I read with horror and sadness about another child who was severely injured from falling off a elevated bunk bed that had no bedrail or guardrail. This time it happened to a young child, Easton Oliverson, who was playing in the Little League World Series. Horror and sadness because this was a totally predictable and totally preventable incident because there were no rails on the elevated bunk bed this child fell from. This happened during the Little League World Series in Williamsport, Pennsylvania. The child suffered a head injury as the fall punctured an artery which caused bleeding on the brain and he needed a piece of skull removed during emergency brain surgery. Some encouraging news came Wednesday, KSTU reports, as Easton was awake, off of oxygen assistance, talking and sitting up in a chair.
When the incident happened, the child’s teammates heard him fall and were able to get help quickly. His uncle said the fast action by all involved may have saved the child’s life.
“We’re just at point now where he’s just in recovery,” the uncle said. “The teammates heard him fall, thank goodness. When they got into surgery, the doctor talked to [him] and said had he not gotten into surgery but 30 minutes later, he would have been dead.”
I have been shining a light on the lack of bedrails on college campuses for the last several years, starting with a similar incident that happened to Clark Jacobs at Georgia Tech years ago. The most recent episode of my podcast, See You In Court, features Clark’s mother, Mariellen Jacobs, who started the nonprofit “Rail Against the Danger” or “RAD” to improve safety on college campuses by insuring bunk beds have bedrails. Mariellen Jacobs is a warrior mom who has made remarkable progress in improving safety on Georgia college campuses. I encourage you to read her son’s story.
It was Clark Jacobs’ story that first piqued my interest in the safety issue, and the Georgia case of Davis v. Valdosta State University, in which a Georgia college student also suffered severe personal injuries from falling out of a dangerous, unprotected elevated bed at Valdosta State. We discuss this case with Plaintiff’s counsel, Stephen Welsh, in the See You In Court episode about the College Safety Coalition. I have also blogged about this issue on two prior occasions. Unfortunately, the Georgia Court of Appeals ruled against Ms. Davis in her case against Valdosta State and the Georgia Supreme Court refused to hear the case on certiorari.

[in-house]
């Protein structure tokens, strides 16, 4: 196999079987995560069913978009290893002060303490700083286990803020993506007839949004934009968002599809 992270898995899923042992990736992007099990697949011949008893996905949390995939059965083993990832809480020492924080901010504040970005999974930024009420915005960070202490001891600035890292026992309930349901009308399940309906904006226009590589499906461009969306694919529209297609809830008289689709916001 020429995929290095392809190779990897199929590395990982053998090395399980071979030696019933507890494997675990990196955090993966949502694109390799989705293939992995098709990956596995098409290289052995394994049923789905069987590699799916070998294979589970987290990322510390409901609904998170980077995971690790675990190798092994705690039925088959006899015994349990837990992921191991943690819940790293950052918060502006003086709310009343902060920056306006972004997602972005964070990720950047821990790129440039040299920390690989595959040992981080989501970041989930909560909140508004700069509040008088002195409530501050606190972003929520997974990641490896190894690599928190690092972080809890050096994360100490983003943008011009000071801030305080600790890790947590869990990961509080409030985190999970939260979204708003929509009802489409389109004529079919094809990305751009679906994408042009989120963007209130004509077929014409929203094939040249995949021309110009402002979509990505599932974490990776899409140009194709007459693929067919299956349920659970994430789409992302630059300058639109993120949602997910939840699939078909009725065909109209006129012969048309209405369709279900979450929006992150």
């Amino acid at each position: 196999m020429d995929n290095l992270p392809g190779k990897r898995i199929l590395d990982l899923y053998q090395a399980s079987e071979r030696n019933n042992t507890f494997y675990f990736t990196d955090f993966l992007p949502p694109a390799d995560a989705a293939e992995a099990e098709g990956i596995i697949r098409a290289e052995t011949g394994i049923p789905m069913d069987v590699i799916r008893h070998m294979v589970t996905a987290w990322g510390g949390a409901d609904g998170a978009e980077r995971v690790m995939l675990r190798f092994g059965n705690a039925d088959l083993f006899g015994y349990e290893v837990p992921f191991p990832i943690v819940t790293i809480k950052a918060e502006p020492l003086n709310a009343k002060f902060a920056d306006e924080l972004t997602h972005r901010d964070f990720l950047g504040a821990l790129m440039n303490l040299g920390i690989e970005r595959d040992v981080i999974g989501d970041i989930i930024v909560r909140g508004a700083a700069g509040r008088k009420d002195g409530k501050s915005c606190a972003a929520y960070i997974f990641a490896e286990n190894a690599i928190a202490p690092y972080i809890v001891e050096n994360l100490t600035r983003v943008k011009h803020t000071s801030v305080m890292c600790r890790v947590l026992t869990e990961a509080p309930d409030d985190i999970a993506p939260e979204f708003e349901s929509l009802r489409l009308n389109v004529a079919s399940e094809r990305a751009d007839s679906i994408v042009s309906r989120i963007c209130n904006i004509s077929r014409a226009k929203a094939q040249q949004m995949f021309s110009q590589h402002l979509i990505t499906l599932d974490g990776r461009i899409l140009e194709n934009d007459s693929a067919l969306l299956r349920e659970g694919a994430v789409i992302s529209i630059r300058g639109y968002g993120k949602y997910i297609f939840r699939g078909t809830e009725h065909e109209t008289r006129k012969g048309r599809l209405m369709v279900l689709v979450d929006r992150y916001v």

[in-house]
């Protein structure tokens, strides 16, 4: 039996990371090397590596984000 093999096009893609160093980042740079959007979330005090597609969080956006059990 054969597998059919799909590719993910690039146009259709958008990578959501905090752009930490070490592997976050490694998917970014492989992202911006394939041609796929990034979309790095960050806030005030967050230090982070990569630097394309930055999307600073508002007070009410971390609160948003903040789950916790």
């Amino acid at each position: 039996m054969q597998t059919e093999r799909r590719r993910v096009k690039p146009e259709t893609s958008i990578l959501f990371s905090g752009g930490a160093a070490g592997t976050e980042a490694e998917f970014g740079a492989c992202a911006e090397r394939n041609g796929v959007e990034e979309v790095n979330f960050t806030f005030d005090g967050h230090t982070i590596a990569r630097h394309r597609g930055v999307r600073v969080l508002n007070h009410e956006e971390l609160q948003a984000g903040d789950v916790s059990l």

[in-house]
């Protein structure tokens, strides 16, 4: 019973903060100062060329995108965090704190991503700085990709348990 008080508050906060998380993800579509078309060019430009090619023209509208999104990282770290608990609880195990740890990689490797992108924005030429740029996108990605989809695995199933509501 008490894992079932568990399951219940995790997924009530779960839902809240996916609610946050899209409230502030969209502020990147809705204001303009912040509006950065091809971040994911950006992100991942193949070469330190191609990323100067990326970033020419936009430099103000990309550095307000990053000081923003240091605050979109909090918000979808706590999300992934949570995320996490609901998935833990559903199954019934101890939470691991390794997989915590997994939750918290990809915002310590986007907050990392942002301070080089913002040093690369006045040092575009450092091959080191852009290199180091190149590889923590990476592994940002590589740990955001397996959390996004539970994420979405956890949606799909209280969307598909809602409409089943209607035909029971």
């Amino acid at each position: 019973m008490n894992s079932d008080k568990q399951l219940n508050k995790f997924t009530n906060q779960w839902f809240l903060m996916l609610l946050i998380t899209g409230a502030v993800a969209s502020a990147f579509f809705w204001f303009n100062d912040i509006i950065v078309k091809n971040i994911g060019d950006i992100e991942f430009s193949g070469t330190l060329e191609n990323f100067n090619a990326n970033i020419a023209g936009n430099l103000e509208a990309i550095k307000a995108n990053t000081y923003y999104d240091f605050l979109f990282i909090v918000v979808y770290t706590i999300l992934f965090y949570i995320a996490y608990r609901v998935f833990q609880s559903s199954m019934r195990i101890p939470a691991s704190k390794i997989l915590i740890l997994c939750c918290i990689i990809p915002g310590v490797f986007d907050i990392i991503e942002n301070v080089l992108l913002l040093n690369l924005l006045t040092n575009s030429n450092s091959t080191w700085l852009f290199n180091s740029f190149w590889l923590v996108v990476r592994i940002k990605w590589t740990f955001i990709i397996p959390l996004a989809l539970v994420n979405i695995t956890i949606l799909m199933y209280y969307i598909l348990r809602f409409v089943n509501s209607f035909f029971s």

It has been reported that there may be as many as 36,000 bunk bed or elevated bed injuries every year. It is doubtful if this number is correct, as not all state universities are even required to keep statistics on injury or death from bunk bed falls. The College Safety Coalition and Rail Against the Danger are working on changing that. But with that number of 36,000 such injuries, which is probably low, you have to ask yourself how could any entity ever allow a Little League Team to sleep in an elevated bunk bed without a bedrail? They should have known better. They are charged with the safety of these young children. It is totally forseeable that if you allow a child to sleep on an elevated bunk bed that lacks a bedrail, that child is very likely to fall out and hit the floor. And falling from 5 or 6 feet high in your sleep without the ability to attempt to guard yourself from the fall is most likely going to result in a catastrophic injury.
It is reported today that the injured Little Leaguer, Easton Oliverson, is making a remarkable recovery after brain surgery. I wish him a speedy recovery and much support for his parents who will be helping him on what will probably be a long journey back to normal. I hope this never, ever happens to another person.
Robin Frazer Clark pursues justice for those who have personal injury claims as a result of being injured in motor vehicle wrecks, trucking wrecks, defective products, defective maintenance of roads, premises safety, medical malpractice and other incidents caused by the negligence of others. Ms. Clark is the 50th President of the State Bar of Georgia, a Past President of Georgia Trial Lawyers Association, a Past President of Lawyers Club of Atlanta and has practiced law in Georgia for 34 years. She is a Fellow of the International Society of Barristers and a Fellow of the International Academy of Trial Lawyers. Ms. Clark is listed as one of the Top 25 National Women Trial Lawyers. Ms. Clark is the co-host of the podcast “See You In Court.” Robin Frazer Clark~Dedicated to the Constitution’s Promise of Justice for All.